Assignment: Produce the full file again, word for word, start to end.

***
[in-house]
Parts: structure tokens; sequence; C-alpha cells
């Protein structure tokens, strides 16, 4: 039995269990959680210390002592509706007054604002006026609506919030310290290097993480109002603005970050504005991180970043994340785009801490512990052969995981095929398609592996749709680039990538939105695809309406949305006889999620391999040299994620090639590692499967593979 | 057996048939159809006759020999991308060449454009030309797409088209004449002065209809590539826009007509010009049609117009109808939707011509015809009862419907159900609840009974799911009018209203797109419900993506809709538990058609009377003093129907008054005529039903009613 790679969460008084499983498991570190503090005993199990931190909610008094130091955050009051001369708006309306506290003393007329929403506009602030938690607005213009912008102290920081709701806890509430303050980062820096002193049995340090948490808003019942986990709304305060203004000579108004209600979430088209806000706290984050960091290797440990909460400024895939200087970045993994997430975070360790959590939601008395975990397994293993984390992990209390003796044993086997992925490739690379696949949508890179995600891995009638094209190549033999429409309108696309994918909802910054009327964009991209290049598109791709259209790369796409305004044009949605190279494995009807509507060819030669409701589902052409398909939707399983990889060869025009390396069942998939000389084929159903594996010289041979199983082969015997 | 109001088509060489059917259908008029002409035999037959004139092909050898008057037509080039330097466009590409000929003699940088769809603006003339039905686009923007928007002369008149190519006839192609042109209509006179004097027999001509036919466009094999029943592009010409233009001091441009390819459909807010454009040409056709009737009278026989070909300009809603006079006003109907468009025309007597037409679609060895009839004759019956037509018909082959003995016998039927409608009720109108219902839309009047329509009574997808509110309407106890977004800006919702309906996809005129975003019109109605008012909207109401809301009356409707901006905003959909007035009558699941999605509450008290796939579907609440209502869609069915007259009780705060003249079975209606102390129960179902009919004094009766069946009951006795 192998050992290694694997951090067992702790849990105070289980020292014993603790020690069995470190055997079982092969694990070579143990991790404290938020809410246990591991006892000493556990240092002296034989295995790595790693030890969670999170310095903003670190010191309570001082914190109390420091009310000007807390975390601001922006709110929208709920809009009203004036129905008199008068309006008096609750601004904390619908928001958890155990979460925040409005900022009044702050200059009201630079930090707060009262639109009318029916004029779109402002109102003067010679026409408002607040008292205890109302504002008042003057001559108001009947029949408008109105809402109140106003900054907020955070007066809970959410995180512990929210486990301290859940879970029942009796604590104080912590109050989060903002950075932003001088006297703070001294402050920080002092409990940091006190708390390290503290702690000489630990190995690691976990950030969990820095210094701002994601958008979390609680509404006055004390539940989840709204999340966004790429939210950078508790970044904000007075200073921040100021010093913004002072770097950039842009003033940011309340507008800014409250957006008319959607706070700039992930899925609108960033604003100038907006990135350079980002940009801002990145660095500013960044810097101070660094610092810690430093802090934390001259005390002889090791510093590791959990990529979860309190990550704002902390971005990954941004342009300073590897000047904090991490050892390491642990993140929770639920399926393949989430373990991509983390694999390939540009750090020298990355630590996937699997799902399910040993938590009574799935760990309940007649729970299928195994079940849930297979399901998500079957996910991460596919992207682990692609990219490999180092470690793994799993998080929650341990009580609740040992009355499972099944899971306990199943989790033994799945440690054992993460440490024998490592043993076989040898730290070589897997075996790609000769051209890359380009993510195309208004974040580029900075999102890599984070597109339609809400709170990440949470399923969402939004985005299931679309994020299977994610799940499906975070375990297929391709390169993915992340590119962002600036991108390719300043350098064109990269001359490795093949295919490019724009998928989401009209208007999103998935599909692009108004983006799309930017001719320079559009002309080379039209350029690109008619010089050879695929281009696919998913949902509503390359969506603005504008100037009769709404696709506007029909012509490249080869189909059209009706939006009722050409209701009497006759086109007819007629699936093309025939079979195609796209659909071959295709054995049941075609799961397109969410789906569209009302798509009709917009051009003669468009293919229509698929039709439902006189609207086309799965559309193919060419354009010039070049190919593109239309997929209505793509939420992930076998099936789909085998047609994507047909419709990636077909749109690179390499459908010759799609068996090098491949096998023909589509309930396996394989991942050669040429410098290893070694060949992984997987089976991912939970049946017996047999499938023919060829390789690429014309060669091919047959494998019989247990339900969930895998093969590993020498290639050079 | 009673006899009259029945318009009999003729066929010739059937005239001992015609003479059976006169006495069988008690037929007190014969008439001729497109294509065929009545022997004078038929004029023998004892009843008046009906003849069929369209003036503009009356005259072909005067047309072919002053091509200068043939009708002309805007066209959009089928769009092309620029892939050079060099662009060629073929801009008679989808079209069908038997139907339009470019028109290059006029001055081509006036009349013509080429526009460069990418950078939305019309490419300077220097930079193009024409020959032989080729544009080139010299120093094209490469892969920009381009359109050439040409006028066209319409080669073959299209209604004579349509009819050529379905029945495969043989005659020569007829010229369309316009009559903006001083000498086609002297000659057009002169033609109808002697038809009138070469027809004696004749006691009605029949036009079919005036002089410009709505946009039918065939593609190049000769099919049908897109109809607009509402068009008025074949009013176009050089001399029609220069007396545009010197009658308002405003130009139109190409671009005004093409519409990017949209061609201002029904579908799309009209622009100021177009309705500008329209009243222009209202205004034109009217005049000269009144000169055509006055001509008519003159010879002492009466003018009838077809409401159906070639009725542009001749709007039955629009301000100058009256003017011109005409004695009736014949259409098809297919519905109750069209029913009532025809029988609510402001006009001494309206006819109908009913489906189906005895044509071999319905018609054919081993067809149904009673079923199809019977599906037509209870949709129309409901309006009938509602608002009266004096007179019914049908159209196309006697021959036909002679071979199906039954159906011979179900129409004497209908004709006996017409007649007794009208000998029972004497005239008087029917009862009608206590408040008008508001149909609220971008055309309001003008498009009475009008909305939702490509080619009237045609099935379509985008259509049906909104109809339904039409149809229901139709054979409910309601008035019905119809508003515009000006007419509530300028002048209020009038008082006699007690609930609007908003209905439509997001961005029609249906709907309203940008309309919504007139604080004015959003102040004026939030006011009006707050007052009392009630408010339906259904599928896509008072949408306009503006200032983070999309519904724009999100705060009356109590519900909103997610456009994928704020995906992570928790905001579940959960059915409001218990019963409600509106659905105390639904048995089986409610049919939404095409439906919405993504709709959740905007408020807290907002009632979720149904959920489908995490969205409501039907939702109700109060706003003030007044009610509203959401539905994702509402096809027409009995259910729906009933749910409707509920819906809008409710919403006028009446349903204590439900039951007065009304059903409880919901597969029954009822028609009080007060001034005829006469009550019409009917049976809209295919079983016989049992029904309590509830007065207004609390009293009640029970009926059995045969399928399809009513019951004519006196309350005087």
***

[in-house]
Parts: structure tokens; sequence; C-alpha cells
């Protein structure tokens, strides 16, 4: 039995269990959680210390002592509706007054604002006026609506919030310290290097993480109002603005970050504005991180970043994340785009801490512990052969995981095929398609592996749709680039990538939105695809309406949305006889999620391999040299994620090639590692499967593979 | 057996048939159809006759020999991308060449454009030309797409088209004449002065209809590539826009007509010009049609117009109808939707011509015809009862419907159900609840009974799911009018209203797109419900993506809709538990058609009377003093129907008054005529039903009613 790679969460008084499983498991570190503090005993199990931190909610008094130091955050009051001369708006309306506290003393007329929403506009602030938690607005213009912008102290920081709701806890509430303050980062820096002193049995340090948490808003019942986990709304305060203004000579108004209600979430088209806000706290984050960091290797440990909460400024895939200087970045993994997430975070360790959590939601008395975990397994293993984390992990209390003796044993086997992925490739690379696949949508890179995600891995009638094209190549033999429409309108696309994918909802910054009327964009991209290049598109791709259209790369796409305004044009949605190279494995009807509507060819030669409701589902052409398909939707399983990889060869025009390396069942998939000389084929159903594996010289041979199983082969015997 | 109001088509060489059917259908008029002409035999037959004139092909050898008057037509080039330097466009590409000929003699940088769809603006003339039905686009923007928007002369008149190519006839192609042109209509006179004097027999001509036919466009094999029943592009010409233009001091441009390819459909807010454009040409056709009737009278026989070909300009809603006079006003109907468009025309007597037409679609060895009839004759019956037509018909082959003995016998039927409608009720109108219902839309009047329509009574997808509110309407106890977004800006919702309906996809005129975003019109109605008012909207109401809301009356409707901006905003959909007035009558699941999605509450008290796939579907609440209502869609069915007259009780705060003249079975209606102390129960179902009919004094009766069946009951006795 192998050992290694694997951090067992702790849990105070289980020292014993603790020690069995470190055997079982092969694990070579143990991790404290938020809410246990591991006892000493556990240092002296034989295995790595790693030890969670999170310095903003670190010191309570001082914190109390420091009310000007807390975390601001922006709110929208709920809009009203004036129905008199008068309006008096609750601004904390619908928001958890155990979460925040409005900022009044702050200059009201630079930090707060009262639109009318029916004029779109402002109102003067010679026409408002607040008292205890109302504002008042003057001559108001009947029949408008109105809402109140106003900054907020955070007066809970959410995180512990929210486990301290859940879970029942009796604590104080912590109050989060903002950075932003001088006297703070001294402050920080002092409990940091006190708390390290503290702690000489630990190995690691976990950030969990820095210094701002994601958008979390609680509404006055004390539940989840709204999340966004790429939210950078508790970044904000007075200073921040100021010093913004002072770097950039842009003033940011309340507008800014409250957006008319959607706070700039992930899925609108960033604003100038907006990135350079980002940009801002990145660095500013960044810097101070660094610092810690430093802090934390001259005390002889090791510093590791959990990529979860309190990550704002902390971005990954941004342009300073590897000047904090991490050892390491642990993140929770639920399926393949989430373990991509983390694999390939540009750090020298990355630590996937699997799902399910040993938590009574799935760990309940007649729970299928195994079940849930297979399901998500079957996910991460596919992207682990692609990219490999180092470690793994799993998080929650341990009580609740040992009355499972099944899971306990199943989790033994799945440690054992993460440490024998490592043993076989040898730290070589897997075996790609000769051209890359380009993510195309208004974040580029900075999102890599984070597109339609809400709170990440949470399923969402939004985005299931679309994020299977994610799940499906975070375990297929391709390169993915992340590119962002600036991108390719300043350098064109990269001359490795093949295919490019724009998928989401009209208007999103998935599909692009108004983006799309930017001719320079559009002309080379039209350029690109008619010089050879695929281009696919998913949902509503390359969506603005504008100037009769709404696709506007029909012509490249080869189909059209009706939006009722050409209701009497006759086109007819007629699936093309025939079979195609796209659909071959295709054995049941075609799961397109969410789906569209009302798509009709917009051009003669468009293919229509698929039709439902006189609207086309799965559309193919060419354009010039070049190919593109239309997929209505793509939420992930076998099936789909085998047609994507047909419709990636077909749109690179390499459908010759799609068996090098491949096998023909589509309930396996394989991942050669040429410098290893070694060949992984997987089976991912939970049946017996047999499938023919060829390789690429014309060669091919047959494998019989247990339900969930895998093969590993020498290639050079 | 009673006899009259029945318009009999003729066929010739059937005239001992015609003479059976006169006495069988008690037929007190014969008439001729497109294509065929009545022997004078038929004029023998004892009843008046009906003849069929369209003036503009009356005259072909005067047309072919002053091509200068043939009708002309805007066209959009089928769009092309620029892939050079060099662009060629073929801009008679989808079209069908038997139907339009470019028109290059006029001055081509006036009349013509080429526009460069990418950078939305019309490419300077220097930079193009024409020959032989080729544009080139010299120093094209490469892969920009381009359109050439040409006028066209319409080669073959299209209604004579349509009819050529379905029945495969043989005659020569007829010229369309316009009559903006001083000498086609002297000659057009002169033609109808002697038809009138070469027809004696004749006691009605029949036009079919005036002089410009709505946009039918065939593609190049000769099919049908897109109809607009509402068009008025074949009013176009050089001399029609220069007396545009010197009658308002405003130009139109190409671009005004093409519409990017949209061609201002029904579908799309009209622009100021177009309705500008329209009243222009209202205004034109009217005049000269009144000169055509006055001509008519003159010879002492009466003018009838077809409401159906070639009725542009001749709007039955629009301000100058009256003017011109005409004695009736014949259409098809297919519905109750069209029913009532025809029988609510402001006009001494309206006819109908009913489906189906005895044509071999319905018609054919081993067809149904009673079923199809019977599906037509209870949709129309409901309006009938509602608002009266004096007179019914049908159209196309006697021959036909002679071979199906039954159906011979179900129409004497209908004709006996017409007649007794009208000998029972004497005239008087029917009862009608206590408040008008508001149909609220971008055309309001003008498009009475009008909305939702490509080619009237045609099935379509985008259509049906909104109809339904039409149809229901139709054979409910309601008035019905119809508003515009000006007419509530300028002048209020009038008082006699007690609930609007908003209905439509997001961005029609249906709907309203940008309309919504007139604080004015959003102040004026939030006011009006707050007052009392009630408010339906259904599928896509008072949408306009503006200032983070999309519904724009999100705060009356109590519900909103997610456009994928704020995906992570928790905001579940959960059915409001218990019963409600509106659905105390639904048995089986409610049919939404095409439906919405993504709709959740905007408020807290907002009632979720149904959920489908995490969205409501039907939702109700109060706003003030007044009610509203959401539905994702509402096809027409009995259910729906009933749910409707509920819906809008409710919403006028009446349903204590439900039951007065009304059903409880919901597969029954009822028609009080007060001034005829006469009550019409009917049976809209295919079983016989049992029904309590509830007065207004609390009293009640029970009926059995045969399928399809009513019951004519006196309350005087």